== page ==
“Furthermore, those involved in circles associated to “drug trafficking, secret societies, and loansharking syndicates” are usually desperate or misguided youth from low-income backgrounds. We should seek to explore the deeper social causes for such behaviour, instead of allowing the state to detain whoever they want without any accountability whatsoever.
“Thank you MP Louis for even asking for feedback on this matter.”

Other netizens had similar views. One netizen simply asserted, “People have a right to a fair trial,” while another Facebook user, Edward Eng, posted a thorough rebuttal of the Act.

Thanking Ng for his willingness in hearing the public’s views, Eng called the Act “ridiculous” and expressed that the renewal of the Act would be “wrong and depressing”:

“Hi Louis! Thanks for putting this out so that it is clear what the public’s views on the renewal of CLTPA are. Whether or not they will be taken into account in the extension decision is another matter, though I hope that you will be willing to make a moral stand against what I think everyone suspects will be the Outcome. 
“1. The existing scope of the act is already ridiculous – it is unfair to renew the act *and* expand the scope. One of the typical cases brought up in its defence was the football match-fixing scandal, where I think it is reasonable to say that Dan Tan posed no potential or immediate threat to ‘public safety, peace, and good order’. As terrible as his case and Wong Sin Yee’s have been, have they really fulfilled that requirement? If they have under only the Minister’s (and not in the court’s) interpretation, is it not unfair that they are held to a different standard of justice from other criminal cases? Why are the definitions of scope so vague and easy to interpret in a way that the public does not agree with? 
“Which brings us to 2. Why should the minister be allowed to interpret the definition (albeit with the AG’s consent, though this is moot as the AG is appointed by the government?) independently of the court system? Does this not grant him powers that do not require any justification on his part? It seems to me, even as a layperson, that the act grants powers that require even fewer checks than the ISA, which at least requires the government to produce to the president at least some evidence that suggests that national security or public order is at stake – and we do know that this has already been used in some incredibly unjustified ways.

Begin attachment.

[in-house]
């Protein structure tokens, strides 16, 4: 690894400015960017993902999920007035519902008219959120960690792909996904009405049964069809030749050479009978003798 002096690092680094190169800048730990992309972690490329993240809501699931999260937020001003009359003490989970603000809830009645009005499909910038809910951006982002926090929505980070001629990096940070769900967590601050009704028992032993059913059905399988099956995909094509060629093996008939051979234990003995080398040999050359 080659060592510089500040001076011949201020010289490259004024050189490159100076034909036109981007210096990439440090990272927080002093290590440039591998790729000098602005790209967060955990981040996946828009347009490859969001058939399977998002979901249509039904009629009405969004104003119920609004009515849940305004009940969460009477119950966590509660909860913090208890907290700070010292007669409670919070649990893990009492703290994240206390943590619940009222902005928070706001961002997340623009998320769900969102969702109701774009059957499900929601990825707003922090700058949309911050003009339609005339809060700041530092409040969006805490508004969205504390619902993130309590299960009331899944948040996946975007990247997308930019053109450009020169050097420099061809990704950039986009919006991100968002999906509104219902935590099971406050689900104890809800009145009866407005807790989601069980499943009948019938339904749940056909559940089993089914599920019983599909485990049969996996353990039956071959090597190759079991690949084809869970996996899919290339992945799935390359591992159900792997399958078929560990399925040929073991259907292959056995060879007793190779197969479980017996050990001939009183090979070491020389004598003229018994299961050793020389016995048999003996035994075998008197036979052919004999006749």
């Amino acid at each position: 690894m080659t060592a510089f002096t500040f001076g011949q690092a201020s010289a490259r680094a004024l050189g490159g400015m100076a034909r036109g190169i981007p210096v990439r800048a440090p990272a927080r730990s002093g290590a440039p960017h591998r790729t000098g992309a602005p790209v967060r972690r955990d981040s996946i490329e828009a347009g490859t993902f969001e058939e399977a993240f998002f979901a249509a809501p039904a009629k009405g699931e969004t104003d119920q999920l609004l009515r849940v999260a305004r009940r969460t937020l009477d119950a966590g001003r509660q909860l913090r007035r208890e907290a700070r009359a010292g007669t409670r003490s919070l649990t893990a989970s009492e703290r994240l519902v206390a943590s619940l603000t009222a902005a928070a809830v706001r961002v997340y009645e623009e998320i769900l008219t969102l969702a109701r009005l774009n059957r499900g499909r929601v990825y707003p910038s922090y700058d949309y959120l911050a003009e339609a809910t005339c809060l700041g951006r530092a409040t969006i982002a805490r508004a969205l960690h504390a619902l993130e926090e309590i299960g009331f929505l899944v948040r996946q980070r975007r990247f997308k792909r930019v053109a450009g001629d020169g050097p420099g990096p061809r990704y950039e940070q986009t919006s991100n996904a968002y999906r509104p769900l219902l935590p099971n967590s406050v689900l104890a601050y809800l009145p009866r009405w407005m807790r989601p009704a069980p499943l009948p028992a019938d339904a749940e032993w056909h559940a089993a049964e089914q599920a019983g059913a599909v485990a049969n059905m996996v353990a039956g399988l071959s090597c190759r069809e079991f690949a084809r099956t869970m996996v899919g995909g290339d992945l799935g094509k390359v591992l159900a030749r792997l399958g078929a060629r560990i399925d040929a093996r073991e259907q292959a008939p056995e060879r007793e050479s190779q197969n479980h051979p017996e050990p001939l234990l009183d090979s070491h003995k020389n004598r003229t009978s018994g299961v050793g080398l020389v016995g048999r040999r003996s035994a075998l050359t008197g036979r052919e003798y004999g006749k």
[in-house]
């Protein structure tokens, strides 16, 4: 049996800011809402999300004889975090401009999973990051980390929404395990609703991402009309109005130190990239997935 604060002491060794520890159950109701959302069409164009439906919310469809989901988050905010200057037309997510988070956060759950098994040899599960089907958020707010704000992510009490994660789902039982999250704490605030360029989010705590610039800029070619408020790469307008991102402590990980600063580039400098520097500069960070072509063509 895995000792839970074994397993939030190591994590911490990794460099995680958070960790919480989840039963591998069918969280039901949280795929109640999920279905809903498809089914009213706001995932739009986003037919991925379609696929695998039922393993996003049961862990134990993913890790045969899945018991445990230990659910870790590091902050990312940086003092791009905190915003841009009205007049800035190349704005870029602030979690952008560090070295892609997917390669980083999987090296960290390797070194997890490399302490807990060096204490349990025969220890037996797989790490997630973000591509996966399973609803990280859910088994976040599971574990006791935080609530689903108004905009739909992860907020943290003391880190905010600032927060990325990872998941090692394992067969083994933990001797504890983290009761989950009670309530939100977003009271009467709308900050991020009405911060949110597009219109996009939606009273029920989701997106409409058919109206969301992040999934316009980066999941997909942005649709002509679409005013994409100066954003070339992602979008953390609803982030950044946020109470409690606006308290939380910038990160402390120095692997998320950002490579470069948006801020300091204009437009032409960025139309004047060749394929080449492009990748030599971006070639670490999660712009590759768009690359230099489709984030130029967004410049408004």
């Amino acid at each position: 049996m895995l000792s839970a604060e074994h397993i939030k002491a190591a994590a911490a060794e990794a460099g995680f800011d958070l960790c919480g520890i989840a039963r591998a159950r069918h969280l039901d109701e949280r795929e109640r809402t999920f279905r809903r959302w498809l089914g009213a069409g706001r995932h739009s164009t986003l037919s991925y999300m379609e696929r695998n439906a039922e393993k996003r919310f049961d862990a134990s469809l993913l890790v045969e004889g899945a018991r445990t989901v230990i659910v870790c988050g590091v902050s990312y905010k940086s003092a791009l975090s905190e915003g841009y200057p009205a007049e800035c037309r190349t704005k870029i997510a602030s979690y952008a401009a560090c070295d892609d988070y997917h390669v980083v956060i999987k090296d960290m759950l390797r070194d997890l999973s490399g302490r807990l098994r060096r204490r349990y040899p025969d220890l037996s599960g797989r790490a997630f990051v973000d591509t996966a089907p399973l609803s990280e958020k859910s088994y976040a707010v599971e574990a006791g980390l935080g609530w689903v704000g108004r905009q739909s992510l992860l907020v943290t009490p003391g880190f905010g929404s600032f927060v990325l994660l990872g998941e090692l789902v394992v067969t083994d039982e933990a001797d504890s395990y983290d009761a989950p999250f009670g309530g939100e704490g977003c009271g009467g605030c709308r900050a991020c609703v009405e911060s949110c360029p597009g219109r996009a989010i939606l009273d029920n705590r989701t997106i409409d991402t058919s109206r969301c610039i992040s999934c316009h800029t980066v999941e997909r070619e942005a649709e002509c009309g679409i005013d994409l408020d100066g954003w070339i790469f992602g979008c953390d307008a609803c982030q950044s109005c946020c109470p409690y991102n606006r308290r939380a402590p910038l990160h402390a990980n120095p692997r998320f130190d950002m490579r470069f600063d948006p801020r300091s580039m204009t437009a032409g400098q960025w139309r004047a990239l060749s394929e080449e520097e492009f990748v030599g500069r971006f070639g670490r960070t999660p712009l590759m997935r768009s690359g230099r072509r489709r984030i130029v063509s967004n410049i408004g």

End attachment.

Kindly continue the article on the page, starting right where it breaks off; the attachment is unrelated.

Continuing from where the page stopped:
“And 3. Do the other laws under the existing criminal justice system really not take care of the offences to be covered by the CLTPA? And if they really don’t, can we not simply reform them in a way that distributes power away from the whim of a single person? Do we really not trust the judiciary that we need this – if so, the less serious implication would be that we are relieving the justice system of its judicial duties. The more serious implication would be that we will be cruelly and consciously accepting five years’ worth of responsibility for locking up innocents outside the justice system. 
“Thanks for hearing us out but I do hope you will oppose the extension because it is simply wrong and depressing to hear.”

Other netizens agreed with Eng’s sentiments:

[Detention for public safety, peace and good order] What do you think? We will be debating the Criminal Law (Temporary…

Posted by Louis Ng Kok Kwang on Saturday, 27 January 2018